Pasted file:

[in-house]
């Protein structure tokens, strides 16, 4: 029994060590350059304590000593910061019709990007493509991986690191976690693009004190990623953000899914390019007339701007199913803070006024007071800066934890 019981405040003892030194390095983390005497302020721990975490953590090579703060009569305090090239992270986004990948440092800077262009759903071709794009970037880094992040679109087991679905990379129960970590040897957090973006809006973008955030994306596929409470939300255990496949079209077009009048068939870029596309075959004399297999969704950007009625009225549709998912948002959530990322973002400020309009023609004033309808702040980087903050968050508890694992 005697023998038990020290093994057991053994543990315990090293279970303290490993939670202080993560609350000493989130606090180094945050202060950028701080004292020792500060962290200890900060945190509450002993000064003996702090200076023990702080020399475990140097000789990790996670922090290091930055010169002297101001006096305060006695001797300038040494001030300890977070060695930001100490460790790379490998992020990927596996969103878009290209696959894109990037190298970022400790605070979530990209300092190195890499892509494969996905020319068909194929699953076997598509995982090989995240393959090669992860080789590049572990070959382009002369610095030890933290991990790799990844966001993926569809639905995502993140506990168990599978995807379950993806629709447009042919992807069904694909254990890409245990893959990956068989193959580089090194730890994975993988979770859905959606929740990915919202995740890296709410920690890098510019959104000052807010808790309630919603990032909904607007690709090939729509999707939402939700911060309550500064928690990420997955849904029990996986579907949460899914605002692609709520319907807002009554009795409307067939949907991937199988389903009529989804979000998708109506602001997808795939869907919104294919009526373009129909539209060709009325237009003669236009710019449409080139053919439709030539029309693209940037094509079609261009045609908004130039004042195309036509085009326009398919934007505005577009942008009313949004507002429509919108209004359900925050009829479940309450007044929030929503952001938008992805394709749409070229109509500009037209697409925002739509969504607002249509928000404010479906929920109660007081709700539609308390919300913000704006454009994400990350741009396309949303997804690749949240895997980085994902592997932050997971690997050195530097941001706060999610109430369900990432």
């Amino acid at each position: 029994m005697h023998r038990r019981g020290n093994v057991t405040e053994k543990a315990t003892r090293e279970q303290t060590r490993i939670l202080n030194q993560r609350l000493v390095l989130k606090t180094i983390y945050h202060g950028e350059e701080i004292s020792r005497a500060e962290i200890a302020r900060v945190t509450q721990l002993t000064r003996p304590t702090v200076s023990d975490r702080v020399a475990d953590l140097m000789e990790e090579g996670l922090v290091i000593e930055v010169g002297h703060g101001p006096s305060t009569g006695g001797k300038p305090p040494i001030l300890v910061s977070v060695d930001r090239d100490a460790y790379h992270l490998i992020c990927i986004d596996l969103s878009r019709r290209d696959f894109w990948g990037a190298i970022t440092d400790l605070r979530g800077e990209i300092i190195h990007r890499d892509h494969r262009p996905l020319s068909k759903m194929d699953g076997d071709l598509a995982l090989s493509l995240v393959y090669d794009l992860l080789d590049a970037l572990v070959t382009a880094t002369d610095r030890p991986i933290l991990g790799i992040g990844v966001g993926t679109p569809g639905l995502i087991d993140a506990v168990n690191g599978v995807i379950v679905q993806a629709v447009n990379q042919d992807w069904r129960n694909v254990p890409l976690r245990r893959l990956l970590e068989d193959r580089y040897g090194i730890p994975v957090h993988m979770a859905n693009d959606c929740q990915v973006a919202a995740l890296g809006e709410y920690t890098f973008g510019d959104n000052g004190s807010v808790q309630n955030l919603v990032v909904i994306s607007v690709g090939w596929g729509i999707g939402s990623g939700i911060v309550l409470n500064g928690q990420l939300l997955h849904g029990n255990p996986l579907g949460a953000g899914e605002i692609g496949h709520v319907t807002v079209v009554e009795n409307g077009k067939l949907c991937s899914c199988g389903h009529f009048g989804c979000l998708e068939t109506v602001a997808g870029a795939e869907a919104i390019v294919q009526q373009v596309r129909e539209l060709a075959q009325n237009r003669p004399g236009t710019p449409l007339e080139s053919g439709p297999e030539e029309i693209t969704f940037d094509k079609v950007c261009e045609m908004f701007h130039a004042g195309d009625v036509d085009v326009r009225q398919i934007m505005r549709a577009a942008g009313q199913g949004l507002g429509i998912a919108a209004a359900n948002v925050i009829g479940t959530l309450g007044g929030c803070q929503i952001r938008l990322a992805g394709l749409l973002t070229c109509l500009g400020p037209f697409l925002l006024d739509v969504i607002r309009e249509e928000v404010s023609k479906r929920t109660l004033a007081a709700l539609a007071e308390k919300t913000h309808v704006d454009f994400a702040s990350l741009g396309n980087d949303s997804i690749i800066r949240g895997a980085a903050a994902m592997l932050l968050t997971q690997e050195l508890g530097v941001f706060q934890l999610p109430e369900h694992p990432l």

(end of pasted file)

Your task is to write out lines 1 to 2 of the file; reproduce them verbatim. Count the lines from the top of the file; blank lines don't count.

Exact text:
[in-house]
């Protein structure tokens, strides 16, 4: 029994060590350059304590000593910061019709990007493509991986690191976690693009004190990623953000899914390019007339701007199913803070006024007071800066934890 019981405040003892030194390095983390005497302020721990975490953590090579703060009569305090090239992270986004990948440092800077262009759903071709794009970037880094992040679109087991679905990379129960970590040897957090973006809006973008955030994306596929409470939300255990496949079209077009009048068939870029596309075959004399297999969704950007009625009225549709998912948002959530990322973002400020309009023609004033309808702040980087903050968050508890694992 005697023998038990020290093994057991053994543990315990090293279970303290490993939670202080993560609350000493989130606090180094945050202060950028701080004292020792500060962290200890900060945190509450002993000064003996702090200076023990702080020399475990140097000789990790996670922090290091930055010169002297101001006096305060006695001797300038040494001030300890977070060695930001100490460790790379490998992020990927596996969103878009290209696959894109990037190298970022400790605070979530990209300092190195890499892509494969996905020319068909194929699953076997598509995982090989995240393959090669992860080789590049572990070959382009002369610095030890933290991990790799990844966001993926569809639905995502993140506990168990599978995807379950993806629709447009042919992807069904694909254990890409245990893959990956068989193959580089090194730890994975993988979770859905959606929740990915919202995740890296709410920690890098510019959104000052807010808790309630919603990032909904607007690709090939729509999707939402939700911060309550500064928690990420997955849904029990996986579907949460899914605002692609709520319907807002009554009795409307067939949907991937199988389903009529989804979000998708109506602001997808795939869907919104294919009526373009129909539209060709009325237009003669236009710019449409080139053919439709030539029309693209940037094509079609261009045609908004130039004042195309036509085009326009398919934007505005577009942008009313949004507002429509919108209004359900925050009829479940309450007044929030929503952001938008992805394709749409070229109509500009037209697409925002739509969504607002249509928000404010479906929920109660007081709700539609308390919300913000704006454009994400990350741009396309949303997804690749949240895997980085994902592997932050997971690997050195530097941001706060999610109430369900990432």